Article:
Vaughan Gething voted Labour/Co-op leader of Welsh government

Gething is a vocal supporter of the co-op movement, with a commitment to growing the sector – but faces a tough set of challenges as he takes office

Welsh Labour / Co-op politician Vaughan Gething is the new first minister of the devolved government after winning the Welsh Labour leadership election with 51.7% of the vote.

A vocal supporter of the co-op movement, Gething previously served as minister for health and social Services from 2016 to 2021 and minister for the economy from 2021 to 2024. He has been MS for Cardiff South and Penarth since 2011.

Co-op projects he has supported include efforts to set up a national community bank, Banc Cymru, and last year at the Wales Co-op Party conference, he pledged £1.7m of funding a year for the next two years to help support businesses with the transition to employee ownership and social enterprise.

The first black person to leads Wales – or to head up any national government in Europe – he narrowly beat fellow Co-op Party member Jeremy Miles, who took 48.3%, and takes over from Mark Drakeford, also a prominent co-op supporter.

Wales Co-op Party welcomed the news in a tweet. “We’re proud that Wales has such a strong advocate of co-operative principles as first minister,” it said. “Vaughan has been a vocal advocate of doubling the number of co-operatives and we’re ready to make it happen in Wales.”

And Joe Fortune, general secretary of the UK Co-op Party, said: “It’s fantastic to see Labour and Co-op MS Vaughan Gething become the new first minister. Throughout his time in the Senedd, he has championed the co-operative model and has been key to achieving the Welsh government’s aim of doubling the number of employee-owned businesses. 

“The Co-operative Party looks forward to continuing to work with him in the future.”

Bethan Webber, CEO of Welsh co-op development agency Cwmpas, said: “We congratulate Vaughan Gething on his election as first minister of Wales at a crucial time for our country. Many commitments in his leadership manifesto demonstrate his co-operative values – from promising to further double the number of employee-owned businesses, to directing more public procurement to the social enterprise and co-operative sectors.

“We are looking forward to working with him and the Welsh government as we seek to build a stronger, greener and more co-operative economy that creates sustainable prosperity for Welsh communities.”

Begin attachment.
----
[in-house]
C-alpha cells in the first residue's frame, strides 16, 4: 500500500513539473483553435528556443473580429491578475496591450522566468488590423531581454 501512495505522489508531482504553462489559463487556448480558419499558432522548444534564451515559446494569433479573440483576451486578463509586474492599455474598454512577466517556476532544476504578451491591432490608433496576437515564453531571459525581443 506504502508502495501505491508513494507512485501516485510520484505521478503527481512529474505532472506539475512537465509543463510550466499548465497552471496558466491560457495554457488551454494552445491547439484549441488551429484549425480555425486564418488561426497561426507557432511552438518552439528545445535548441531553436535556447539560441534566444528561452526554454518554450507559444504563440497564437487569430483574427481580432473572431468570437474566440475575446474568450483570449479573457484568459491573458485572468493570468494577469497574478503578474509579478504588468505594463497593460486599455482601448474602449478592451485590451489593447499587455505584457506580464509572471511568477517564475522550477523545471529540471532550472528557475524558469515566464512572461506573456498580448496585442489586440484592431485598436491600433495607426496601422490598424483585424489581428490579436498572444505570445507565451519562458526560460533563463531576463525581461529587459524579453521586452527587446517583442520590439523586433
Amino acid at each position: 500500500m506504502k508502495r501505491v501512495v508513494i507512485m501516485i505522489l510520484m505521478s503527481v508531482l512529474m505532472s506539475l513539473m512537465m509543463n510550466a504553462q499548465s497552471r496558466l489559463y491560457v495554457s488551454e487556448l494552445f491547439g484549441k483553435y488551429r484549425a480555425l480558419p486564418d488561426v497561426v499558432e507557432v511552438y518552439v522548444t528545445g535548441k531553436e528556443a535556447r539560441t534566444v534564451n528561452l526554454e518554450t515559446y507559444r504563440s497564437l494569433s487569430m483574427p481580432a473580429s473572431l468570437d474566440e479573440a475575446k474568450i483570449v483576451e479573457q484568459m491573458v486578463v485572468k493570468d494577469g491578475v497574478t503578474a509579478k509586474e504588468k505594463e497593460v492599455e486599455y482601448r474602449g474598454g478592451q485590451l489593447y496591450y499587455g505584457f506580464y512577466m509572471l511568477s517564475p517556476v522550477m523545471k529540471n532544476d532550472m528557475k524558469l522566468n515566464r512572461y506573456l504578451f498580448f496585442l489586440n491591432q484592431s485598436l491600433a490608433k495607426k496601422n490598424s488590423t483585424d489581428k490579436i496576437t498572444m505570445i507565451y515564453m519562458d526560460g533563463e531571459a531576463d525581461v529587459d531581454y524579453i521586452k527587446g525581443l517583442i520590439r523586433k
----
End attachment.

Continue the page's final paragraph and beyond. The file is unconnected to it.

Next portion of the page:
After his victory, Gething said: “Today, we turn a page in the book of our nation’s history. Not just because I have the honour of becoming the first black leader in any European country – but because the generational dial has jumped, too.”

He added: “Devolution – Welsh solutions to Welsh problems – that’s in my blood. It’s what I’ve always known.”

Born in Zambia in 1974, where his father, a vet from Glamorgan, met his mother, a Zambian chicken farmer, he was brought to the UK at the age of two. The family tried settling in Abergavenny, Monmouthshire. but suffered racial discrimination and moved to Dorset, where Gething was raised.

He returned to Wales to study law at Aberystwyth University, graduating in 1991 and continuing his academic career at the University of Cardiff Law School. His student years included a term as president of Aberystwyth University Guild of Students, as well as the first black president of the National Union of Students Wales.

Working with trade union law firm Thompsons in Cardiff, Gething specialised in employment law and, in 2008, became the youngest president of Wales TUC, aged 34.

Active in the Labour Party since 1992, he sat on Cardiff City Council from 2004 to 2008, representing Butetown ward.

Gething was was congratulated by UK Labour leader Keir Starmer and prime minister Rishi Sunak on his leadership win. But he faces difficult questions over donations of around £200,000 from Cardiff waste company Dauson Environmental Group, which has been fined for waste offences.

Gething’s campaign has said the donations were declared in line with the rules and in a BBC Wales interview he has re-stated his commitment to “firmer environmental regulation”. But Plaid Cymru leader Rhun ap Iorwerth called on him to return the cash. And Gething’s Welsh Labour colleague Julie James, who serves as climate change minister, told BBC Wales there needs to be a “full-scale” review of the rules for running elections.

Gething also takes the helm of an administration which is wrestling with a formidable set of challenges, with tight finances to manage, continued opposition to the 20mph speed limit, farmers’ protests, and concerns over Welsh NHS waiting lists and school performance.